Then there's Cook, who seems to be the belle of the ball with Eagles fans. Watching the tape, it's undeniable: Cook is an extremely talented player. But evaluations aren't black and white. Cook has issues with injuries (multiple shoulder surgeries) and has had a couple issues off the field. 

He also tested poorly at the combine. In the biggest audition of his life, Cook's numbers didn't match what you saw on tape. That has to make you wonder if he was fully prepared for the combine. If the Eagles take Cook, there's no doubt he'll make their offense better. The biggest concern has to be his long-term success and the value you get taking him at 14 over another player at a more valuable position.

Lastly, there's McCaffrey. It's easy to see the fit here. McCaffrey is an explosive back who runs routes and has the ball skills of a receiver. He's also incredibly dangerous in the return game. Unlike Cook, McCaffrey tested off the charts in Indy. His strength (10 reps at 225) is the only real concern.

From a scheme perspective, McCaffrey is perfectly suited for Doug Pederson's offense. Pederson can use McCaffrey much like Andy Reid used Brian Westbrook over a decade ago. McCaffrey's struggles running between the tackles are a little overblown, but it still has to be a concern for a team that doesn't have a proven, primary back.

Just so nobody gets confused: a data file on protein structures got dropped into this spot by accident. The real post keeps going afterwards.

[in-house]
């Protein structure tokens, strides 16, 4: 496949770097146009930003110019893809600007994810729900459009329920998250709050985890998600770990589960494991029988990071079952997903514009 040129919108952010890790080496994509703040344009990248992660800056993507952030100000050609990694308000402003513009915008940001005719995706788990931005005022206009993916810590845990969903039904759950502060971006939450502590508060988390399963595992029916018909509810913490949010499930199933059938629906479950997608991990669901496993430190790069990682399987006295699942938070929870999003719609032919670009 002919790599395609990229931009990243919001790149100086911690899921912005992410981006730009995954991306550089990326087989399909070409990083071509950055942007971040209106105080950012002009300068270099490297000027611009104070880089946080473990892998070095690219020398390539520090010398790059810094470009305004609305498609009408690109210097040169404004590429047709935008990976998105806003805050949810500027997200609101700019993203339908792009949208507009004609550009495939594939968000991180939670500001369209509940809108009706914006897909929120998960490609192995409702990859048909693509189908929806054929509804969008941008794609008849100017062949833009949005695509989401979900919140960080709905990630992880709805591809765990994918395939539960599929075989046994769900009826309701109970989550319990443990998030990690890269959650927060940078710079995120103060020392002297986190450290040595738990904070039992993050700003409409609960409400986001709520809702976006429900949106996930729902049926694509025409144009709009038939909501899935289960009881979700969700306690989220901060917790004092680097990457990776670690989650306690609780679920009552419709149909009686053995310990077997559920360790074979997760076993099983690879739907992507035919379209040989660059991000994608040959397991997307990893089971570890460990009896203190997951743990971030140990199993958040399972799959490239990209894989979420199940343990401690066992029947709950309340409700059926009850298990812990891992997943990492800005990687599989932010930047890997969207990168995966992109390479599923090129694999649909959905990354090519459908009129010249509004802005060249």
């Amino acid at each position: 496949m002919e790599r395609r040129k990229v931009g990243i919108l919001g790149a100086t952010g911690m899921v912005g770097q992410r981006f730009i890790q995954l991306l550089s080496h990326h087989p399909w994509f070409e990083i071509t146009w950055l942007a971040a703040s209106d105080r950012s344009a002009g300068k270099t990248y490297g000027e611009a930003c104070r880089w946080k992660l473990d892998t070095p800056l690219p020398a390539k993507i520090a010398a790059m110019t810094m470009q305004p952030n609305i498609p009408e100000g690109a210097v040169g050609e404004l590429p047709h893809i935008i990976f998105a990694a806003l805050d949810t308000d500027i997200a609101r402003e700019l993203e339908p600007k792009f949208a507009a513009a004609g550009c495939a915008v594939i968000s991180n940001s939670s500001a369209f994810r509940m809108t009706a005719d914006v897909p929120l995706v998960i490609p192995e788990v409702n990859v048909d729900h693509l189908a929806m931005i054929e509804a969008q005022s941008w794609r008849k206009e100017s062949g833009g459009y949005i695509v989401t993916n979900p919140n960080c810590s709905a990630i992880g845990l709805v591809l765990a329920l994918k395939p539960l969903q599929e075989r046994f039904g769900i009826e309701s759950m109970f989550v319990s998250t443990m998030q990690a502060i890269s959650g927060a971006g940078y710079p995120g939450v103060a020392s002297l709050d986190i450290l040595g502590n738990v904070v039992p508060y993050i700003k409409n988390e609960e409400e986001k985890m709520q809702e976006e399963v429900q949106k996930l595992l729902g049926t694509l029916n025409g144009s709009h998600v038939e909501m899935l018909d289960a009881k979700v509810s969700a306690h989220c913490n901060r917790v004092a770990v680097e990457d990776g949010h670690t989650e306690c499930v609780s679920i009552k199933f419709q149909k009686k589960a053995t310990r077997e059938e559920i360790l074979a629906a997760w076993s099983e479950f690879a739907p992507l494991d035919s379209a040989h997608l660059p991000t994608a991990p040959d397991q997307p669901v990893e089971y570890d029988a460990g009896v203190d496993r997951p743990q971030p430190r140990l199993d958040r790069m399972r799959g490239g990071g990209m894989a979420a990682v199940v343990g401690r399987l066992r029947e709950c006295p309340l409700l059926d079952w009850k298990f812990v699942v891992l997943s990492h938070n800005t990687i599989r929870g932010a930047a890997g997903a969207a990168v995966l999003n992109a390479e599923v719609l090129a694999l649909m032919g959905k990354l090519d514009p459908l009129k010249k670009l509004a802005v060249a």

This is also a strong running back class. Toledo's Kareem Hunt would fit nicely in this offense and should be available in the third round. Clemson's Wayne Gallman is a tough, versatile back that could be available in the third or fourth. There's also BYU's Jamaal Williams, Pitt's James Conner and Wyoming's Brian Hill, all of whom should be there in the middle rounds.

When you look at who else could be there at 14, it just doesn't make sense to draft a running back. If you're looking to give Carson Wentz more weapons, either Clemson's Mike Williams, Western Michigan's Corey Davis or Washington's John Ross should be there. Any of them could give Wentz a long-term receiving threat. 

If you're looking to improve the defense, there are plenty of options. In case you've been living under a rock this offseason, this cornerback draft class is crazy deep. Ohio State's Marshon Lattimore is the best of the bunch and will likely be gone by 14. His teammate, Gareon Conley, should still be around at 14. So should LSU's TreDavious White, Alabama's Marlon Humphrey, Clemson's Cordrea Tankersely and Florida's Quincy Wilson. 

Don't count out Tennessee defensive end Derek Barnett as an option if he's on the board. With Vinny Curry's struggles and the Eagles' lack of depth, a pass rusher is a definite need. If Alabama linebacker Reuben Foster slips for a spat he had with a hospital worker during the combine, he's worth a long look. He's a game-changing 'backer.